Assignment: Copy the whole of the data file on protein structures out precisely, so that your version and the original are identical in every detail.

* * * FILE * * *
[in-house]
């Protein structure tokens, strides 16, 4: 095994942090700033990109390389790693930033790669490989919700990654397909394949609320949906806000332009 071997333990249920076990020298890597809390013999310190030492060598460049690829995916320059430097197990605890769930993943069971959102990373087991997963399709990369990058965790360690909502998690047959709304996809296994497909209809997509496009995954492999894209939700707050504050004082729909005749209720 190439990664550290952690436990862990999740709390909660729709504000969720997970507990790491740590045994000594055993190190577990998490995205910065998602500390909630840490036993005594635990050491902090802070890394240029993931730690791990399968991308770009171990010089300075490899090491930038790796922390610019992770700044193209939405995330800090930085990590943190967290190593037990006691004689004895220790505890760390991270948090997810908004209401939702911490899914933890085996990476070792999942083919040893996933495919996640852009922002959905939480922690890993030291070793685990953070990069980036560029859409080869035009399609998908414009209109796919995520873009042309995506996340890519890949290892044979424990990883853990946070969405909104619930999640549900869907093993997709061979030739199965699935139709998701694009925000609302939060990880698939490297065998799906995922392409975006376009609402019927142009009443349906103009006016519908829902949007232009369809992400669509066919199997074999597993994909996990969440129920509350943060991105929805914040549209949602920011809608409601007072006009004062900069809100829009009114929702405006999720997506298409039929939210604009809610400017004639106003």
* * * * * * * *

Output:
[in-house]
């Protein structure tokens, strides 16, 4: 095994942090700033990109390389790693930033790669490989919700990654397909394949609320949906806000332009 071997333990249920076990020298890597809390013999310190030492060598460049690829995916320059430097197990605890769930993943069971959102990373087991997963399709990369990058965790360690909502998690047959709304996809296994497909209809997509496009995954492999894209939700707050504050004082729909005749209720 190439990664550290952690436990862990999740709390909660729709504000969720997970507990790491740590045994000594055993190190577990998490995205910065998602500390909630840490036993005594635990050491902090802070890394240029993931730690791990399968991308770009171990010089300075490899090491930038790796922390610019992770700044193209939405995330800090930085990590943190967290190593037990006691004689004895220790505890760390991270948090997810908004209401939702911490899914933890085996990476070792999942083919040893996933495919996640852009922002959905939480922690890993030291070793685990953070990069980036560029859409080869035009399609998908414009209109796919995520873009042309995506996340890519890949290892044979424990990883853990946070969405909104619930999640549900869907093993997709061979030739199965699935139709998701694009925000609302939060990880698939490297065998799906995922392409975006376009609402019927142009009443349906103009006016519908829902949007232009369809992400669509066919199997074999597993994909996990969440129920509350943060991105929805914040549209949602920011809608409601007072006009004062900069809100829009009114929702405006999720997506298409039929939210604009809610400017004639106003």